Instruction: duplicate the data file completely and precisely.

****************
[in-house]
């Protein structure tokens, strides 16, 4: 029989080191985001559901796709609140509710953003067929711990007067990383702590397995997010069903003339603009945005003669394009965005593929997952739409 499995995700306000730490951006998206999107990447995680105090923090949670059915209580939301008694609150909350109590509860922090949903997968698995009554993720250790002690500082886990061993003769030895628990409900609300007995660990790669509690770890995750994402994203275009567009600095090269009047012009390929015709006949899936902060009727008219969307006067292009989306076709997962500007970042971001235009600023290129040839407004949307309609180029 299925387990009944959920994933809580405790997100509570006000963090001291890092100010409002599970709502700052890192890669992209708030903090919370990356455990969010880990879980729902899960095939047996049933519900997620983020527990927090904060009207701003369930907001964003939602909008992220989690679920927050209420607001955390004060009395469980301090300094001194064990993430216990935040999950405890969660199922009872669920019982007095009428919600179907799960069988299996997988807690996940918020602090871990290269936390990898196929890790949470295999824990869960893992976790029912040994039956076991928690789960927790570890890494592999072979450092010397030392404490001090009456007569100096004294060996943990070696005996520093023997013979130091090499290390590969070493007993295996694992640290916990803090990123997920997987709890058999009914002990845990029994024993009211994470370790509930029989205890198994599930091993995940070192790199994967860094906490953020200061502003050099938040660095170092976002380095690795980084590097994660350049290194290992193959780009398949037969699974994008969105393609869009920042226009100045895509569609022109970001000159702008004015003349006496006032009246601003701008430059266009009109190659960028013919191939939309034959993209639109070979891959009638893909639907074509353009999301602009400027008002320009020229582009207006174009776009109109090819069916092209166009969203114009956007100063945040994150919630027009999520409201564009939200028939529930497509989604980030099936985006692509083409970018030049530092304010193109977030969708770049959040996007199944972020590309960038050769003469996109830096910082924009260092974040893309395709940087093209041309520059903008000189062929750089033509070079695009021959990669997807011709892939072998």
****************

[in-house]
């Protein structure tokens, strides 16, 4: 029989080191985001559901796709609140509710953003067929711990007067990383702590397995997010069903003339603009945005003669394009965005593929997952739409 499995995700306000730490951006998206999107990447995680105090923090949670059915209580939301008694609150909350109590509860922090949903997968698995009554993720250790002690500082886990061993003769030895628990409900609300007995660990790669509690770890995750994402994203275009567009600095090269009047012009390929015709006949899936902060009727008219969307006067292009989306076709997962500007970042971001235009600023290129040839407004949307309609180029 299925387990009944959920994933809580405790997100509570006000963090001291890092100010409002599970709502700052890192890669992209708030903090919370990356455990969010880990879980729902899960095939047996049933519900997620983020527990927090904060009207701003369930907001964003939602909008992220989690679920927050209420607001955390004060009395469980301090300094001194064990993430216990935040999950405890969660199922009872669920019982007095009428919600179907799960069988299996997988807690996940918020602090871990290269936390990898196929890790949470295999824990869960893992976790029912040994039956076991928690789960927790570890890494592999072979450092010397030392404490001090009456007569100096004294060996943990070696005996520093023997013979130091090499290390590969070493007993295996694992640290916990803090990123997920997987709890058999009914002990845990029994024993009211994470370790509930029989205890198994599930091993995940070192790199994967860094906490953020200061502003050099938040660095170092976002380095690795980084590097994660350049290194290992193959780009398949037969699974994008969105393609869009920042226009100045895509569609022109970001000159702008004015003349006496006032009246601003701008430059266009009109190659960028013919191939939309034959993209639109070979891959009638893909639907074509353009999301602009400027008002320009020229582009207006174009776009109109090819069916092209166009969203114009956007100063945040994150919630027009999520409201564009939200028939529930497509989604980030099936985006692509083409970018030049530092304010193109977030969708770049959040996007199944972020590309960038050769003469996109830096910082924009260092974040893309395709940087093209041309520059903008000189062929750089033509070079695009021959990669997807011709892939072998």